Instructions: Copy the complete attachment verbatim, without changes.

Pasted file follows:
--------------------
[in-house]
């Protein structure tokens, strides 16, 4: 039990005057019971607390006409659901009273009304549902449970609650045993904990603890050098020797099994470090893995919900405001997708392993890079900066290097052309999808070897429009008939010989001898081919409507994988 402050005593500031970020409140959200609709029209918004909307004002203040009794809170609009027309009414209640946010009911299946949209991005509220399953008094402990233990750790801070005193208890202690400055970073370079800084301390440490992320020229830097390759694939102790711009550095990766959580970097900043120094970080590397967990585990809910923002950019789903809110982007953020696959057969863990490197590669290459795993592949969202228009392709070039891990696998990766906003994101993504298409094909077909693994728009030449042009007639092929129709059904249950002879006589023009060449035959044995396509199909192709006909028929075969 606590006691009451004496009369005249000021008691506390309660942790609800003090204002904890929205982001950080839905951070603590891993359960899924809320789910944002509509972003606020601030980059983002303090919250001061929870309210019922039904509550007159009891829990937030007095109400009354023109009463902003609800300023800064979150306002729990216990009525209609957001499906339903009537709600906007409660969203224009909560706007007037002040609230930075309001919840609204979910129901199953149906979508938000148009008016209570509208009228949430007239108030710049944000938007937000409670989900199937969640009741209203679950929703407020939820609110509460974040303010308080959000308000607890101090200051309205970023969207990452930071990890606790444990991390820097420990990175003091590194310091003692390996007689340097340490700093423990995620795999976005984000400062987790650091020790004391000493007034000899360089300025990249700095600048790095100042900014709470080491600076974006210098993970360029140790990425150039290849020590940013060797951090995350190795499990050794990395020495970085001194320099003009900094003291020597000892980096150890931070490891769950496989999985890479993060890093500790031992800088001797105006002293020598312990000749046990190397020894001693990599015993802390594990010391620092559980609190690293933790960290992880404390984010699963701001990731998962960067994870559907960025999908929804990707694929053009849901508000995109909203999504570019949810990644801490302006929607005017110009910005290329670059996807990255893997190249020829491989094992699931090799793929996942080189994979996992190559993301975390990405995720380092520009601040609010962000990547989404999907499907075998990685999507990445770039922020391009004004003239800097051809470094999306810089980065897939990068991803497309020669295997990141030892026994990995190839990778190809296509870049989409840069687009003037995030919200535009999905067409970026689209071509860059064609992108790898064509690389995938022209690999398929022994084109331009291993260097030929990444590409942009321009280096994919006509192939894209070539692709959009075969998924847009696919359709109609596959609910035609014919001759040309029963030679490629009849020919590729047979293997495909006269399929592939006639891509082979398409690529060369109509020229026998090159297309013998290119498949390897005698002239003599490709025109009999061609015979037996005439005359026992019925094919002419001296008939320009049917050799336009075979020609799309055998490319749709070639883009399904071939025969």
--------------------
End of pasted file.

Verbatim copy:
[in-house]
């Protein structure tokens, strides 16, 4: 039990005057019971607390006409659901009273009304549902449970609650045993904990603890050098020797099994470090893995919900405001997708392993890079900066290097052309999808070897429009008939010989001898081919409507994988 402050005593500031970020409140959200609709029209918004909307004002203040009794809170609009027309009414209640946010009911299946949209991005509220399953008094402990233990750790801070005193208890202690400055970073370079800084301390440490992320020229830097390759694939102790711009550095990766959580970097900043120094970080590397967990585990809910923002950019789903809110982007953020696959057969863990490197590669290459795993592949969202228009392709070039891990696998990766906003994101993504298409094909077909693994728009030449042009007639092929129709059904249950002879006589023009060449035959044995396509199909192709006909028929075969 606590006691009451004496009369005249000021008691506390309660942790609800003090204002904890929205982001950080839905951070603590891993359960899924809320789910944002509509972003606020601030980059983002303090919250001061929870309210019922039904509550007159009891829990937030007095109400009354023109009463902003609800300023800064979150306002729990216990009525209609957001499906339903009537709600906007409660969203224009909560706007007037002040609230930075309001919840609204979910129901199953149906979508938000148009008016209570509208009228949430007239108030710049944000938007937000409670989900199937969640009741209203679950929703407020939820609110509460974040303010308080959000308000607890101090200051309205970023969207990452930071990890606790444990991390820097420990990175003091590194310091003692390996007689340097340490700093423990995620795999976005984000400062987790650091020790004391000493007034000899360089300025990249700095600048790095100042900014709470080491600076974006210098993970360029140790990425150039290849020590940013060797951090995350190795499990050794990395020495970085001194320099003009900094003291020597000892980096150890931070490891769950496989999985890479993060890093500790031992800088001797105006002293020598312990000749046990190397020894001693990599015993802390594990010391620092559980609190690293933790960290992880404390984010699963701001990731998962960067994870559907960025999908929804990707694929053009849901508000995109909203999504570019949810990644801490302006929607005017110009910005290329670059996807990255893997190249020829491989094992699931090799793929996942080189994979996992190559993301975390990405995720380092520009601040609010962000990547989404999907499907075998990685999507990445770039922020391009004004003239800097051809470094999306810089980065897939990068991803497309020669295997990141030892026994990995190839990778190809296509870049989409840069687009003037995030919200535009999905067409970026689209071509860059064609992108790898064509690389995938022209690999398929022994084109331009291993260097030929990444590409942009321009280096994919006509192939894209070539692709959009075969998924847009696919359709109609596959609910035609014919001759040309029963030679490629009849020919590729047979293997495909006269399929592939006639891509082979398409690529060369109509020229026998090159297309013998290119498949390897005698002239003599490709025109009999061609015979037996005439005359026992019925094919002419001296008939320009049917050799336009075979020609799309055998490319749709070639883009399904071939025969």